Rebuttal—Dupreeh

Nuclear Energy and Renewable Power

Currently in the world we live in we are experiencing a massive problem with global warming. The biggest contributor of global warming is the power industry releasing carbon dioxide into the atmosphere. More specific burning fossil fuels to generate power is releasing large amount of greenhouse gases into the atmosphere fueling global warming. To stop this society must move to sources of power that are considered “carbon-free.” But to create the most efficient power grid, instead of just using renewable energy sources or nuclear energy, we must rely on renewable sources paired with nuclear power. Even though to create a complete carbon-free power grid society must utilize both nuclear power and renewable sources, some of society has argued we can complete this power grid with just renewables. Society has also argued that this carbon-free way of power is too expensive to prove to be reasonable.

Some of society believe that we can create a completely carbon-free power grid with only using renewable sources and making nuclear power obsolete. While renewable sources of energy are a great way to produce clean energy, they come with a large majority of problems. From “Perspectives on The Environment” in their article “Renewable Energy: Why Don’t We Use It More If It’s So Great?” the author explains, “Renewable energy is also not completely reliable even though it is sustainable. We cannot control when we receive it and how much we receive. It often relies on weather like the sun or water.” Every day our energy consumption increases, and if we don’t have completely reliable sources of power that would become a huge problem. The fact that the wind doesn’t blow as strong every day or some days it is not that sunny renewable sources will struggle to produce optimal power for society. But if we combine these renewable sources with nuclear power, we can obtain optimal power production for societies growing need for power. When renewable sources are not able to produce at a maximum capacity due to weather issues nuclear power can always produce energy. Unlike renewables, nuclear can always produce energy, making nuclear power a great partner along side renewables.

Another major argument is the issue with price. Many argue that renewables and nuclear are too expensive and are not worth it because of the high prices. The low price of burning fossil fuels are attractive because of the low price. But what many people do not realize with renewables and nuclear energy is the only expensive part of them is the upfront cost. While it is expensive to build a nuclear power plant, solar field, or wind farm they are sustainable for a long period of time. The energy nuclear power plants and renewable plants produce will eventually pay for themselves. They are all able to produce energy with no raw material added, unlike popular coal plants.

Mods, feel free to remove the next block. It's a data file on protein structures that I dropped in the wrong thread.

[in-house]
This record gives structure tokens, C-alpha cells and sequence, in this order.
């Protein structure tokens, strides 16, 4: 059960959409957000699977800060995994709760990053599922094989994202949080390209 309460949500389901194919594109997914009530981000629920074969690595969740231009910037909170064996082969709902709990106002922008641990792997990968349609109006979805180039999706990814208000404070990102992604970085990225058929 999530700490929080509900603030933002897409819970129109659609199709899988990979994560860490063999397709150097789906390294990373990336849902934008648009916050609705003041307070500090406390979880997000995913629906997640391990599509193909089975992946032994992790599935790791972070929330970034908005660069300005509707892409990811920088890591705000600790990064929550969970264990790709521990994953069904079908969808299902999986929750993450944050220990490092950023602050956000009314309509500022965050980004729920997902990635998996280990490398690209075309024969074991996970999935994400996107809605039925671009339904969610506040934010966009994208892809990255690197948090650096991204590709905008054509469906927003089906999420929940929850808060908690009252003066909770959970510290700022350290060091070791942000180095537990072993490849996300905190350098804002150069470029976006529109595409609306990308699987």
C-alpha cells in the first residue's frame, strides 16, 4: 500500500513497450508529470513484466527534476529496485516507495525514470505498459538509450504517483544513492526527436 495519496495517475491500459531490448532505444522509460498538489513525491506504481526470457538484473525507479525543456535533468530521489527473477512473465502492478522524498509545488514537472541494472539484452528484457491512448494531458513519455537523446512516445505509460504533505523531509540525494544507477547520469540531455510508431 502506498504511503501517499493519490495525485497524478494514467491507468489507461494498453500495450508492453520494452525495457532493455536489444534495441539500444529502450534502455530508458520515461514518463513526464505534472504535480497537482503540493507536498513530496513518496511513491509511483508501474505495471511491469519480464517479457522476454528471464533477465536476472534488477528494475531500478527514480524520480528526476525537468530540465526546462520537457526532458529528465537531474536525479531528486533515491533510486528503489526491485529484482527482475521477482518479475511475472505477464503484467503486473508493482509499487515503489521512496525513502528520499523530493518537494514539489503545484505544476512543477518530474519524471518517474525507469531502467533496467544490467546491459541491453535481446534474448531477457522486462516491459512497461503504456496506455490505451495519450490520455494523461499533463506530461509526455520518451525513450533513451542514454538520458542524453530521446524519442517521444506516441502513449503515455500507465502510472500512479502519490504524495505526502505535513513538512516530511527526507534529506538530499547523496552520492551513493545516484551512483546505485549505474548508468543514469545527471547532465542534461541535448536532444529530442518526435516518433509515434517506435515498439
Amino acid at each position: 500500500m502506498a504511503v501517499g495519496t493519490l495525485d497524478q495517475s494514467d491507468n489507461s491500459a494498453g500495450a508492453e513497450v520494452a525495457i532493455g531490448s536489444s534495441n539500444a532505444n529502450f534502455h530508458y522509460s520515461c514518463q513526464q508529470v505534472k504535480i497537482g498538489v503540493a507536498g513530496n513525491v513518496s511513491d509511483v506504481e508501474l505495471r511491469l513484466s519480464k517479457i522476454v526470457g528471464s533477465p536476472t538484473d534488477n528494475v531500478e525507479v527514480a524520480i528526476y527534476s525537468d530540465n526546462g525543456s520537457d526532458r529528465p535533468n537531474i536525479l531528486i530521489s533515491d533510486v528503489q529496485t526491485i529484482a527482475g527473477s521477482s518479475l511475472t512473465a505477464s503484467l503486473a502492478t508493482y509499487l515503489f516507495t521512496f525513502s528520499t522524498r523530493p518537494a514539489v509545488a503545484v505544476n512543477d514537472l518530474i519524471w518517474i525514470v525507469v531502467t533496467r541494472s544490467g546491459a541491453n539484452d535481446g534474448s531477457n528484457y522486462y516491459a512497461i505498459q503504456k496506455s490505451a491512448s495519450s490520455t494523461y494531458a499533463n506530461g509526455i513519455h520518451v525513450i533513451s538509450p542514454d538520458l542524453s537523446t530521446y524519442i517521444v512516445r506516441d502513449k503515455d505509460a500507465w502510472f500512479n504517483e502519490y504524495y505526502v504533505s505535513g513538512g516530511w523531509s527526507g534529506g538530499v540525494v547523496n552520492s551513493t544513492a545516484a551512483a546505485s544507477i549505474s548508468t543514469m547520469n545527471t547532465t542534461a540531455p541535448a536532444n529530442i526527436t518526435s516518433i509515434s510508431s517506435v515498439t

Continuing the argument with the concern of high price, when we think of the high price of these nuclear power plants or renewable plants, many forget we are also paying a higher cost to save lives. From the article “Every Day 10,000 People Die Due To Air Pollution From Fossil Fuels” the author Roger Pielke explains, “A study published last week in the journal Cardiovascular Research estimated that in 2015, the deaths of more than 3.6 million people worldwide could have been avoided if air pollution from fossil fuels were reduced to zero.” 3.6 million seems like of people dying from climate change at first but when you put that number into perspective it seems like an even larger amount of deaths, every year around 3.6 million people die because of climate change. While some people may say nuclear is just as dangerous or more dangerous then burning fossil fuels, the deaths from nuclear do not even come close to the deaths from climate change or burning fossil fuels. To put this in perspective the we can look at the largest user of nuclear power, France. They generate almost all their power from nuclear power plants. From the article “France: A Study of French Nuclear Policy After Fukushima” the author makes the claim, “France has the largest percent of nuclear in total domestic electricity generation according to the International Energy Association and exports about 44.91 billion kWh of electrical energy per year. With 58 nuclear reactors, France has now depended on nuclear energy for many years without ever having a serious accident.” With having very few incidents France has only had one death from nuclear since they started utilizing nuclear power in 1964. If society could stop using carbon-based energy production and switch over to a power gird that utilizes nuclear and renewables, we can save 3.6 million lives every year. Even if the upfront price is higher than burning fossil fuels.